Hi all, Enzo here.
For the first time I have someone else writing a blog post for the R.D.C. website.
Every now and then I meet people at race weekends who read my posts and tell me that they would like to have their say, that they have advice that could help drivers.
I love it when I hear people tell me this because it shows that my mission has some purpose, that there are people out there who are in the sport for the right reasons - to win and to help drivers win.
Well Daniel Druce-Jones did just that, he asked me if he could write a post and then put this together. Thank you Daniel!
Daniel has been a race team mechanic in LMP2, FIA F3, Formula 2 and Formula Renault, he has worked with his fair share of drivers so he knows full well what a driver needs to do in order to become successful.
Daniel sees things from another angle from myself. Where as I focus on getting the best out of the driver, he focuses on giving the driver the best possible equipment.
Keep this all in mind when reading his post because I should think that every race mechanic out there will back up his words.
Anyway that's enough from me, over to you Daniel.....
Angels With Dirty Faces.
“Angel” - The use of the term has extended to refer to artistic depictions of the beings, and it is also used figuratively to refer to messengers and harbingers, and to people who possess high qualities of goodness, purity, selflessness, intelligence and/or beauty.
As you slide into your race seat, check your brake bias, grab the wheel and close your eyes, every single part of you is in “the zone”.
You start going through the circuit in your head visualising every inch, track position, brake points, brake shapes, throttle position and steering angles. All the preparation, hours of video and squiggly data lines lead to this point.
The next hour or so is yours!
Now is when it all counts!
As you ready yourself a dark shadow of a figure appears out of view collecting your shoulder straps, pulling up your crotch straps, clicking it all together and pulling down with a grunt, a swift finger twiddle and thumbs up means you’re ready……..ready to take on the world…but who put you there?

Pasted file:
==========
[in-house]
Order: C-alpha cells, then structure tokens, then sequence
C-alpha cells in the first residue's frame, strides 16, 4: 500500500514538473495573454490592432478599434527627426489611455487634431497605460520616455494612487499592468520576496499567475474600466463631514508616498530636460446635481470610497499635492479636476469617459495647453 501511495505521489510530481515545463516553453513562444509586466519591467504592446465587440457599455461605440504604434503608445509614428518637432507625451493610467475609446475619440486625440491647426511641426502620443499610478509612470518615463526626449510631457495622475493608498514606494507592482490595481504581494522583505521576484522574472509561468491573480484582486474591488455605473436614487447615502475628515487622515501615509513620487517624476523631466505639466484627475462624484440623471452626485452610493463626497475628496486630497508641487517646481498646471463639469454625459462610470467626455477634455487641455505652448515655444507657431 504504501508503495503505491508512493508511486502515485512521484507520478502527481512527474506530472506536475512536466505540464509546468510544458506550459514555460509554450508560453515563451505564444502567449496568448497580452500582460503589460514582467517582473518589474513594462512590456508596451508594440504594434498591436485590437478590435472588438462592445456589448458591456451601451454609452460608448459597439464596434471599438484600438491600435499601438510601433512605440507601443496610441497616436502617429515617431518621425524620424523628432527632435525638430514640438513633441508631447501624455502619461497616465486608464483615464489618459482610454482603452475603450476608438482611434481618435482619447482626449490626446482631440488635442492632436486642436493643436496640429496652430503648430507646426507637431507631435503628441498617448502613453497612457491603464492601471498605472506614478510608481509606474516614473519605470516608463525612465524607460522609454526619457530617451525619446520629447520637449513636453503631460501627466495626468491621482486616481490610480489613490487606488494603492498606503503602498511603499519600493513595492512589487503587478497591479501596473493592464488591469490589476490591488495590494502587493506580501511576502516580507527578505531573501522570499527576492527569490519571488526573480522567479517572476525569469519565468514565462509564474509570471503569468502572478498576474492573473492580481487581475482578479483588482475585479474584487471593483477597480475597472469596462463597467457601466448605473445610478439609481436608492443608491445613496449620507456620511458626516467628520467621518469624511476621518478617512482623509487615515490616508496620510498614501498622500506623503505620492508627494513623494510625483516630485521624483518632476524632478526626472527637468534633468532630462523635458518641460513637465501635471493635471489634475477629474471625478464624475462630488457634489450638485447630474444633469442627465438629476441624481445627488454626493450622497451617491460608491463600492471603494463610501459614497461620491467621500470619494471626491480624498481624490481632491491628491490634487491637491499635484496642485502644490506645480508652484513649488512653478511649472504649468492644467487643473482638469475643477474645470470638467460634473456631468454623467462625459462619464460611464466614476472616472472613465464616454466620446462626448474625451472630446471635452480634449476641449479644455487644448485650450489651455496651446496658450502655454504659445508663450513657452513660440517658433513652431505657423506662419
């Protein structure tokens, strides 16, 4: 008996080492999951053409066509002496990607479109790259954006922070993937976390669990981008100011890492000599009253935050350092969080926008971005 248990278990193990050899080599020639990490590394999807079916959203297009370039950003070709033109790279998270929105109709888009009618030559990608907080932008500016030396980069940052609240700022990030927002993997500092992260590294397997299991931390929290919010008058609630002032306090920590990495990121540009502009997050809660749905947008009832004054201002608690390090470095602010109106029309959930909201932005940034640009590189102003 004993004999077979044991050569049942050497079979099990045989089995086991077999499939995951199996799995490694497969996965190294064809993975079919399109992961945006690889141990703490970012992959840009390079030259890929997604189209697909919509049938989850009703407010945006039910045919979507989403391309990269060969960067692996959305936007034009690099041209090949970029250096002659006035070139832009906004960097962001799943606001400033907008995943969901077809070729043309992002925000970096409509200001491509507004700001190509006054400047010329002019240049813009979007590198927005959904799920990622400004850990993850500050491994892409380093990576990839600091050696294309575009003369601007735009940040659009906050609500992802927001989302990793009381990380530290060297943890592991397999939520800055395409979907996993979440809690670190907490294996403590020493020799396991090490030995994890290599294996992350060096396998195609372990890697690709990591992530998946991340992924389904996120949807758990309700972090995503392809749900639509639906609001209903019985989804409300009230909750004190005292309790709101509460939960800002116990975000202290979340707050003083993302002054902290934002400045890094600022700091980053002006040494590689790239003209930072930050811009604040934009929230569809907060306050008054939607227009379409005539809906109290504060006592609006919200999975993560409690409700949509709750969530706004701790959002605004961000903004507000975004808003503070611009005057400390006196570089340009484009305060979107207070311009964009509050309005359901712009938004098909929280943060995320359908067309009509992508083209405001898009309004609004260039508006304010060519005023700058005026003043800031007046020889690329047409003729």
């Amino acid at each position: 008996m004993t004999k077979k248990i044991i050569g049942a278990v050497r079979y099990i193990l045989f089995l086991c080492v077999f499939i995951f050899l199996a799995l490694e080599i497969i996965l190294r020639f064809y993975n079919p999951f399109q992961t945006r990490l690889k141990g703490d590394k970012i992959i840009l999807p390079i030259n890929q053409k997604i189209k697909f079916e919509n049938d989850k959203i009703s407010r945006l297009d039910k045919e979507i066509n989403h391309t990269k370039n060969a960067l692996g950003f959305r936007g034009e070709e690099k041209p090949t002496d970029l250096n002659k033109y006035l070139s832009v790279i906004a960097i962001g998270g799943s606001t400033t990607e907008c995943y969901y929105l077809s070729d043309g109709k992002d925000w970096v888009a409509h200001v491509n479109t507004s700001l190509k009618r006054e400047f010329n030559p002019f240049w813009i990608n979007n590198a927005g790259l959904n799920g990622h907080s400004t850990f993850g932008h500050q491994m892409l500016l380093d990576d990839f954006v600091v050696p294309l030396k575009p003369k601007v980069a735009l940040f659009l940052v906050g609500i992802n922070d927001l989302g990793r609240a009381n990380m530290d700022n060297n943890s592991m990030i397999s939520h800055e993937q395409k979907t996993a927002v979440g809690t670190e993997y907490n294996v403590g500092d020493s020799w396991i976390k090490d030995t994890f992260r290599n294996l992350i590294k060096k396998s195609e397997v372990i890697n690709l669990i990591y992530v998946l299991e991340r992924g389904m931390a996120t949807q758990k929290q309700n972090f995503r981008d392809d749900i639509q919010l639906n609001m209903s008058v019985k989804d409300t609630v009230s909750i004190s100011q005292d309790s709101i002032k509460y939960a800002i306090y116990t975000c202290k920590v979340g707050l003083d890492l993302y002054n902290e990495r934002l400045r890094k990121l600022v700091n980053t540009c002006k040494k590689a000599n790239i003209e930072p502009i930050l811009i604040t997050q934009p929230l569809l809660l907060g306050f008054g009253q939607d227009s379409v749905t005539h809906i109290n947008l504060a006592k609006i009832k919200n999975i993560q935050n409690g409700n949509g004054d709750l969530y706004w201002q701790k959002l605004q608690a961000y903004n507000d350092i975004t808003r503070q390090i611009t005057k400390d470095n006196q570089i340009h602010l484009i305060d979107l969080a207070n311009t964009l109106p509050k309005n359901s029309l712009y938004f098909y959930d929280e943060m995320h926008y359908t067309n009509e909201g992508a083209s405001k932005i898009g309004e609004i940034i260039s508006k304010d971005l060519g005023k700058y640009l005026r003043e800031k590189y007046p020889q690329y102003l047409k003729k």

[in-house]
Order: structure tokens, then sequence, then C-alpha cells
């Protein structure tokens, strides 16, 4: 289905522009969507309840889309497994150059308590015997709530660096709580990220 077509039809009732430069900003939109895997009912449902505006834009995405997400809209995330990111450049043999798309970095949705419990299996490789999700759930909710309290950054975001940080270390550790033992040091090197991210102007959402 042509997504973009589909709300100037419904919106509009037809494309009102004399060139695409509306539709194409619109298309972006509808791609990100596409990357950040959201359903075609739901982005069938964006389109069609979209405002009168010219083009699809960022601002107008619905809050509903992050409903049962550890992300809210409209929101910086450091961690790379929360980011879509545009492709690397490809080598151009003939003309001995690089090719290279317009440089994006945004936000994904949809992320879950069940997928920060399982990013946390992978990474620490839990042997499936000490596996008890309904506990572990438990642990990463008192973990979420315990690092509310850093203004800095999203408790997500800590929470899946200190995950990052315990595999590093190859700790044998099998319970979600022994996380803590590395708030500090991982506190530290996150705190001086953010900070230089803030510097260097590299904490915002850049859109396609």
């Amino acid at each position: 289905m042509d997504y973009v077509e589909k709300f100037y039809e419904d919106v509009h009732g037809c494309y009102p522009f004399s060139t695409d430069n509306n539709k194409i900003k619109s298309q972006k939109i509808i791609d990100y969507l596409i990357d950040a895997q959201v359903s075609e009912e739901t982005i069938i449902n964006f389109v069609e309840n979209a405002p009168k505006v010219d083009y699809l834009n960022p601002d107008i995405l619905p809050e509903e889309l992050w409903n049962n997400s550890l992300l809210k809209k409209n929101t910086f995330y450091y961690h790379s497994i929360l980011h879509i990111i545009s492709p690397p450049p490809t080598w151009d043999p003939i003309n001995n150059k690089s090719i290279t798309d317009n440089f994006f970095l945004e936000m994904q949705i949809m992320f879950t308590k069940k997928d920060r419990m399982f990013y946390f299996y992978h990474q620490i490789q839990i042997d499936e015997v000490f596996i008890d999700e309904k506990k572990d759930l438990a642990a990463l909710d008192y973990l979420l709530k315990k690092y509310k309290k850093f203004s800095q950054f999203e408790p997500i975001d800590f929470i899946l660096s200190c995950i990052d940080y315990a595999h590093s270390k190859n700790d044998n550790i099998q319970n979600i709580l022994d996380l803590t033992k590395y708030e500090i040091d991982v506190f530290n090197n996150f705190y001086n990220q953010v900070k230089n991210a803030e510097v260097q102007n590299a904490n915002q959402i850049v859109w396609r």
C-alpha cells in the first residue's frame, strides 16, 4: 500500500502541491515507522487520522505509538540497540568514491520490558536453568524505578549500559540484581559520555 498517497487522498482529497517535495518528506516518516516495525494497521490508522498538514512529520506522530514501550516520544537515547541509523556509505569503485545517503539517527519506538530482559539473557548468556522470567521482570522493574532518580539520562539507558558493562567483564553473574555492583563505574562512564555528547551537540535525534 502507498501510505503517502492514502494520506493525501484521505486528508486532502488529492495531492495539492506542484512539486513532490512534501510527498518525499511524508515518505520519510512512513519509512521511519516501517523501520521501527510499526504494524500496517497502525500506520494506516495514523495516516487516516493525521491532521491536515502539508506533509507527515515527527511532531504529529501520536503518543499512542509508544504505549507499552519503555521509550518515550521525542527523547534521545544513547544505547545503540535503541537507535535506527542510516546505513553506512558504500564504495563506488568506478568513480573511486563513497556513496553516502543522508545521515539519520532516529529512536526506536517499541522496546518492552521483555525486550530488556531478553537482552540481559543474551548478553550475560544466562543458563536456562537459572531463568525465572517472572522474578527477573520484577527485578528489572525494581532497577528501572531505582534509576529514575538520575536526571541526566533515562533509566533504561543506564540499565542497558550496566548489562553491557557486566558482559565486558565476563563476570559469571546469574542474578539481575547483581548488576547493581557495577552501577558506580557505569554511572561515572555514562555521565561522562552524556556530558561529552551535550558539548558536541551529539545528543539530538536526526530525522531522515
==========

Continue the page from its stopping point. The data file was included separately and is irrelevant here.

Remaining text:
As a driver it’s easy to become selfish, it's your right to be and sometimes to be competitive you have to be!
You paid the money, you worked your ass off to get a drive, you’re the one sacrificing nights out with your friends to eat healthy and go to the gym but…..is it time to start thinking of others?
Who are “The angels with dirty faces”?
We are the ones that keep you safe, providing a halo around you when you drive; we are the ones that act selfless, running on nothing but desire.
Diet, pain, looks and fatigue are none existent in our world. We cut, burn and scald our hands, break our backs and scrub our knees, spend our whole lives perfecting our art to make other people’s lives better…….safer.
Beautiful women floating around playing harps, whilst sitting on your shoulder whispering into your ear...Not even close!
“A car can run without an engineer, it can’t without a mechanic.”
A quote that has always stuck in my mind when I see a driver telling everyone on twitter about his win, mentioning everyone but the people that made sure his wheels were on.
Do you know your mechanics?
Like….. really know them?
As a driver it is important to know your mechanics, to create a bond.
The more you talk, ask questions and show an interest into their lives the more respect you will gain and in turn have more respect for them.
The more respect you have the more willing a mechanic will be, they will do everything possible for you without ever complaining.
You could argue that it’s their job. You right! It is their job, but where in their contract does it say “burn hands changing anti-roll bar positions on the grid”…….it doesn’t, if it did then it’s their own fault for being stupid.
Ask yourself….When was the last time you asked your mechanic how there life was going? How their loved ones are? What time did they finish fixing the smashed up pile of twisted metal and carbon that you left in parc ferme?
As a driver it is important to respect the ones that make you safe.
Communicate with them; look after them as they look after you.
If you’re sitting eating your lunch while they are working through theirs, grab them a plate! Bring them coffee when it’s late, ice cream when it’s hot!
Keep this in your mind and you, not only as a person but as a driver, will gain nothing but respect.
“Look after your angels with dirty faces”